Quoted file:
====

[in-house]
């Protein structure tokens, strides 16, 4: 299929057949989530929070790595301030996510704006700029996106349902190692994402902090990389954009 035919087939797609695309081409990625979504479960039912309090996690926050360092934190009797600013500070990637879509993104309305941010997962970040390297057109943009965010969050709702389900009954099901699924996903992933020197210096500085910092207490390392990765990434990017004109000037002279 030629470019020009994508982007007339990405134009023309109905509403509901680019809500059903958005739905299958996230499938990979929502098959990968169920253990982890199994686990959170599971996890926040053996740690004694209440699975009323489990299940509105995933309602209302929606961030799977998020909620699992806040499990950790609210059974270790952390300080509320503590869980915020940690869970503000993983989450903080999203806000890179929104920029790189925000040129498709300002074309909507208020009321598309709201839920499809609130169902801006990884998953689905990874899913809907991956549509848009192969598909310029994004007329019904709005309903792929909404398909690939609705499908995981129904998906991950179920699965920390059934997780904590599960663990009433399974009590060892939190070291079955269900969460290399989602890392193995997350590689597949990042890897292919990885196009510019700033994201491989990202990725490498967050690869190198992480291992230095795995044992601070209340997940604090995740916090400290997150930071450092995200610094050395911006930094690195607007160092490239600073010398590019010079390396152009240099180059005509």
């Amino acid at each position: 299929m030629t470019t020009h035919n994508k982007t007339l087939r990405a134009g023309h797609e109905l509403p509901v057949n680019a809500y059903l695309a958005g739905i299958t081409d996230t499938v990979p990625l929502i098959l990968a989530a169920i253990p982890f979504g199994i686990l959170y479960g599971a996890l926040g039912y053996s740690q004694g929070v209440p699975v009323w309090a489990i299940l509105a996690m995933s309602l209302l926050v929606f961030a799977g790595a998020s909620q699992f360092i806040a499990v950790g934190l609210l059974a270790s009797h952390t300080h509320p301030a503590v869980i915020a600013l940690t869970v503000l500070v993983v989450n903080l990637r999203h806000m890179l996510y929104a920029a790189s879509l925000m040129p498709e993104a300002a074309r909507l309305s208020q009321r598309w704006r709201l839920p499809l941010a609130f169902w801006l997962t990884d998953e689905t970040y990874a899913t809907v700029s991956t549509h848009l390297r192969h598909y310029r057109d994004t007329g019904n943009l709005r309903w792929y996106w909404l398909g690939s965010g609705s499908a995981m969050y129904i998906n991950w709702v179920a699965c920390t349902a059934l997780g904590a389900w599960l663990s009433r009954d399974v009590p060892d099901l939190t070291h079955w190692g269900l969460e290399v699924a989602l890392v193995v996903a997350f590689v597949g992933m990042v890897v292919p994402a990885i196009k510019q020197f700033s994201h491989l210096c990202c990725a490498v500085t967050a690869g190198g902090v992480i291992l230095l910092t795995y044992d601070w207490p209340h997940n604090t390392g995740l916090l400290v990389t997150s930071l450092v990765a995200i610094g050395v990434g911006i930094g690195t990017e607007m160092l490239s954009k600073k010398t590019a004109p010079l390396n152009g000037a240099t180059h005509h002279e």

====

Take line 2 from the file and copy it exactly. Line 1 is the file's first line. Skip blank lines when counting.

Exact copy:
């Protein structure tokens, strides 16, 4: 299929057949989530929070790595301030996510704006700029996106349902190692994402902090990389954009 035919087939797609695309081409990625979504479960039912309090996690926050360092934190009797600013500070990637879509993104309305941010997962970040390297057109943009965010969050709702389900009954099901699924996903992933020197210096500085910092207490390392990765990434990017004109000037002279 030629470019020009994508982007007339990405134009023309109905509403509901680019809500059903958005739905299958996230499938990979929502098959990968169920253990982890199994686990959170599971996890926040053996740690004694209440699975009323489990299940509105995933309602209302929606961030799977998020909620699992806040499990950790609210059974270790952390300080509320503590869980915020940690869970503000993983989450903080999203806000890179929104920029790189925000040129498709300002074309909507208020009321598309709201839920499809609130169902801006990884998953689905990874899913809907991956549509848009192969598909310029994004007329019904709005309903792929909404398909690939609705499908995981129904998906991950179920699965920390059934997780904590599960663990009433399974009590060892939190070291079955269900969460290399989602890392193995997350590689597949990042890897292919990885196009510019700033994201491989990202990725490498967050690869190198992480291992230095795995044992601070209340997940604090995740916090400290997150930071450092995200610094050395911006930094690195607007160092490239600073010398590019010079390396152009240099180059005509």